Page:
I'm mentoring a junior engineer at work, and I'm wondering whether anybody has any suggestions for C++ books/training that are more specialized toward an audience who is already familiar with...

    I'm mentoring a junior engineer at work, and I'm wondering whether anybody has any suggestions for C++ books/training that are more specialized toward an audience who is already familiar with C-style syntax but has less experience with native code and C++ footguns.

    7 votes
  11. Comment on Surprisingly Slow in ~comp

    dblohm7
    Link
    As you can probably tell from the various mentions in the post, Greg used to work for Mozilla on our build system. He is awesome and we miss him!

    As you can probably tell from the various mentions in the post, Greg used to work for Mozilla on our build system. He is awesome and we miss him!

    4 votes
  12. Comment on Xbox is supporting old games, while Sony and Nintendo are leaving them behind in ~games

    dblohm7
    Link Parent
    I just bought a switch last month and I agree with you. In addition to their policies around games, as much as I like the Switch, it is pretty clear that Nintendo wanted to avoid paying licensing...

    I just bought a switch last month and I agree with you. In addition to their policies around games, as much as I like the Switch, it is pretty clear that Nintendo wanted to avoid paying licensing fees unless absolutely necessary.

    This is unfortunate, as I believe that supporting both Bluetooth and some kind of streaming tech could have propelled the Switch from a great device into an outstanding device.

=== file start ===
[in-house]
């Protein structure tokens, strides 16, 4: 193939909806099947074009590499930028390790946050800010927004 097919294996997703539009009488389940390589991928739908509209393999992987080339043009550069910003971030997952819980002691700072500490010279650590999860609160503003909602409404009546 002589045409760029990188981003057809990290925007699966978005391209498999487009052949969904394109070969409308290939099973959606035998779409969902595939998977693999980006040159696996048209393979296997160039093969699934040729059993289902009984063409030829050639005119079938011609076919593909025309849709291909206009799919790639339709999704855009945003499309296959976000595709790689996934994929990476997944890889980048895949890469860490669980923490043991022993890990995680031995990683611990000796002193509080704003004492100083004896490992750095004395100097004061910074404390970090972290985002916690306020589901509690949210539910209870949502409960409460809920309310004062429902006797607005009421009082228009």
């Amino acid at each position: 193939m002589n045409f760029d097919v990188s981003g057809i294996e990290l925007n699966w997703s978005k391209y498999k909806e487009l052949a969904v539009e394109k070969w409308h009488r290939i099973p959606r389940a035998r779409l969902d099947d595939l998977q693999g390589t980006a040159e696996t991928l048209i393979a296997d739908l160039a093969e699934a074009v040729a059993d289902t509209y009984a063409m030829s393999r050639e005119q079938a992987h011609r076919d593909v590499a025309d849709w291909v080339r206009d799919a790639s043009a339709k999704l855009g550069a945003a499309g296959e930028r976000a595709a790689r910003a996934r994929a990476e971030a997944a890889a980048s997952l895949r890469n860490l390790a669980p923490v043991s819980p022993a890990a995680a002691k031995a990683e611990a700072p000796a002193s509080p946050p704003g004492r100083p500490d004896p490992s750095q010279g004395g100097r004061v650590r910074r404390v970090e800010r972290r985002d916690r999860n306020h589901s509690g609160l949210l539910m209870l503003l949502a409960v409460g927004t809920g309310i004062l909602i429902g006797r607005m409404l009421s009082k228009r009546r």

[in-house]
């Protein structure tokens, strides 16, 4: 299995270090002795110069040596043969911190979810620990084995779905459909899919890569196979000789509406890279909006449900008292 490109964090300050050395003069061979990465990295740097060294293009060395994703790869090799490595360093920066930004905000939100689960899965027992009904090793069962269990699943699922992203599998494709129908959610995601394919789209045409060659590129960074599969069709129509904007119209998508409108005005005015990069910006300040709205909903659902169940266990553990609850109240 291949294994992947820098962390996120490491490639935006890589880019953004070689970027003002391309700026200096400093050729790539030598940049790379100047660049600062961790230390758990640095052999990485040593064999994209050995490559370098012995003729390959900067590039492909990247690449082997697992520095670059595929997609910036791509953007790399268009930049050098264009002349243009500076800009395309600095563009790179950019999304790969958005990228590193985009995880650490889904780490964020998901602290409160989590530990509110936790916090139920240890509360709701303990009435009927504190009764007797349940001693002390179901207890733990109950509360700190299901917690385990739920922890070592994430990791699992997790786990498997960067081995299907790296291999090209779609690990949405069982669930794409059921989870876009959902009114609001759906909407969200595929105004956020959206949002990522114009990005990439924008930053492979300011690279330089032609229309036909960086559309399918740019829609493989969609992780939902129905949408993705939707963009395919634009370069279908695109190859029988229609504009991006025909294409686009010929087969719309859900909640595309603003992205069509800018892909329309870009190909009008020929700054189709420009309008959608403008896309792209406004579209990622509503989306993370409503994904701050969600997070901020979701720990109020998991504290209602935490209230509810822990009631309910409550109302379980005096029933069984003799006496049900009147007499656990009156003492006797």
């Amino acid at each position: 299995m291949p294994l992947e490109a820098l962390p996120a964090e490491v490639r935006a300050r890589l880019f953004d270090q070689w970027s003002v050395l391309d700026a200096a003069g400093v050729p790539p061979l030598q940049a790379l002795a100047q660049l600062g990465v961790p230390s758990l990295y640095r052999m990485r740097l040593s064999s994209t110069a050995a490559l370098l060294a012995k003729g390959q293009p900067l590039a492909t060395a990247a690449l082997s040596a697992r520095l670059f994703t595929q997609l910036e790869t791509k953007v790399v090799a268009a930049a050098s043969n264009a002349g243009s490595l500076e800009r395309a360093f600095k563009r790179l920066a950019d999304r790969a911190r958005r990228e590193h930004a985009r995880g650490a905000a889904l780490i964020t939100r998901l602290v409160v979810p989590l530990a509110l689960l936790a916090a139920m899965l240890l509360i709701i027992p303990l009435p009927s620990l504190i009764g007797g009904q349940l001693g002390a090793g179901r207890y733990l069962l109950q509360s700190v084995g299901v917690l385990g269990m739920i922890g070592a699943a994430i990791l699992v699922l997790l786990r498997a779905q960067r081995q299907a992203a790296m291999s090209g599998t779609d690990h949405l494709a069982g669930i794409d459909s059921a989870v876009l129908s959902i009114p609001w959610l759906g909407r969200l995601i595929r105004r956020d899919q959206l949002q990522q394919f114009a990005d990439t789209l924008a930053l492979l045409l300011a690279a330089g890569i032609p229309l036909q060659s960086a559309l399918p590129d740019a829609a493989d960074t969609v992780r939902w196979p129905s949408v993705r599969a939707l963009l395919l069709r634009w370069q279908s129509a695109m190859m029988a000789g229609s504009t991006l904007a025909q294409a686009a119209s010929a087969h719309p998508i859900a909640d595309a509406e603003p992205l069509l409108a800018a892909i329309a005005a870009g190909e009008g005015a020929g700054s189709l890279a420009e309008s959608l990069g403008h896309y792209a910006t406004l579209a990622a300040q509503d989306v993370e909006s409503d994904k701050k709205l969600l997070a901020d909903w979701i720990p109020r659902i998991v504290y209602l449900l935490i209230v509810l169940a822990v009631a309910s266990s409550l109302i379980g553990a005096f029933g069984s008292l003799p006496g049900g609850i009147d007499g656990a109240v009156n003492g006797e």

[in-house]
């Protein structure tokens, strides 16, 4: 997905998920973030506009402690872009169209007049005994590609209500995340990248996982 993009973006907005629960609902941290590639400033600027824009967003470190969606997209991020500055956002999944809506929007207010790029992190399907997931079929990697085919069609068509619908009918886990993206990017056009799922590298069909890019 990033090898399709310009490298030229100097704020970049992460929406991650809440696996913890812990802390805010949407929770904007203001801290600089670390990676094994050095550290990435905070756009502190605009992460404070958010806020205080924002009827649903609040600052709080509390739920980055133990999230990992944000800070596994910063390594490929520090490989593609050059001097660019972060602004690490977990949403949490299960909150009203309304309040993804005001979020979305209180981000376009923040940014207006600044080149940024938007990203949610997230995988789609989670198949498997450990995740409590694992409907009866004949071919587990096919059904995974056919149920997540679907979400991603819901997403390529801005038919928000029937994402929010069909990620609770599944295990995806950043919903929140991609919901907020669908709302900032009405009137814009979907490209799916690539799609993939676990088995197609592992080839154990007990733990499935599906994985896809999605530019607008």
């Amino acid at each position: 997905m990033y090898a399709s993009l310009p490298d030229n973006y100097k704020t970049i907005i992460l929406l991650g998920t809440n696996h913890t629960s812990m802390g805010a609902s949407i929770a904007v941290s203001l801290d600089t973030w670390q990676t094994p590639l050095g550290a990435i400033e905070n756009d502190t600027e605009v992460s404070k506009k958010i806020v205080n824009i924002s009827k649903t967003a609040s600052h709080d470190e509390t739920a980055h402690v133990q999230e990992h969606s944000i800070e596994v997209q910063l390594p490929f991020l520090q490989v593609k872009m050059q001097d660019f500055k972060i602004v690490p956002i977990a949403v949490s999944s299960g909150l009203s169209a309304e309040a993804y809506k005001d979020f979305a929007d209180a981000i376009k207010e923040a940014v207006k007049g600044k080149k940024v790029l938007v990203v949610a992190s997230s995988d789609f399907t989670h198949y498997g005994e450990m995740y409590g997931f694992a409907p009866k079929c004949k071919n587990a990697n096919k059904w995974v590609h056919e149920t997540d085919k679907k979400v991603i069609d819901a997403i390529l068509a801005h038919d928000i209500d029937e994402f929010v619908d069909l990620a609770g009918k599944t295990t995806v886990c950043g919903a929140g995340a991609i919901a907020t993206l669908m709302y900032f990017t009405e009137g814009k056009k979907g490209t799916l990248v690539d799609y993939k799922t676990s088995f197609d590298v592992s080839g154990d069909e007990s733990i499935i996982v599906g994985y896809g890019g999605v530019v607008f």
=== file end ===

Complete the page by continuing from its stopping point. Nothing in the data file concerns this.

3 votes
  13. Comment on Why do interviewers ask linked list questions? in ~comp

    dblohm7
    Link
    I completely agree with the conclusion of the post. The first thing I thought when I read #1 and #2 were, "Nah, this stuff is asked to make sure that the candidate groks pointers." How important...

    I completely agree with the conclusion of the post. The first thing I thought when I read #1 and #2 were, "Nah, this stuff is asked to make sure that the candidate groks pointers."

    How important is this in real life? As always, it depends!

    1 vote
  14. Comment on What programming/technical projects have you been working on? in ~comp

  15. Comment on What programming/technical projects have you been working on? in ~comp

    dblohm7
    Link Parent
    As @hungariantoast said, I work on Firefox professionally, so making it sandboxed is part of my day job. Sandboxing an app does not require us to do anything to Android itself; it's essentially...

    As @hungariantoast said, I work on Firefox professionally, so making it sandboxed is part of my day job.

    Sandboxing an app does not require us to do anything to Android itself; it's essentially just turning up various dials that Android already makes available to us. I've essentially split this project into two stages:

    • Stage 1 is where we turn on the isolatedProcess attribute, which causes Android to remove access to a bunch of IPC and system services. It's just a simple change to our application manifest to turn this on, however as I indicated in my previous post, the hard part is getting the Gecko content processes to work correctly in such an environment.
    • Stage 2 is going to be enabling a seccomp-bpf-based sandbox, similarly to the one we use for desktop Linux. The restrictions in this sandbox will be even tighter than isolatedProcess, so we're expecting to need to do additional work on Gecko to get it working there.

    The good news is that the cross-platform code in Gecko is already mostly sandboxing-compliant thanks to the work that has already been done for Firefox desktop; the issues that we need to fix are in Gecko's Android-specific code.

    5 votes
  16. Comment on What programming/technical projects have you been working on? in ~comp

    dblohm7
    Link
    I'm working on sandboxing content processes in Firefox for Android. When it comes to web browsers, adding the code to actually do the sandboxing is easy; the hard part is adapting the rest of the...

    I'm working on sandboxing content processes in Firefox for Android.

    When it comes to web browsers, adding the code to actually do the sandboxing is easy; the hard part is adapting the rest of the browser's code to be aware of it.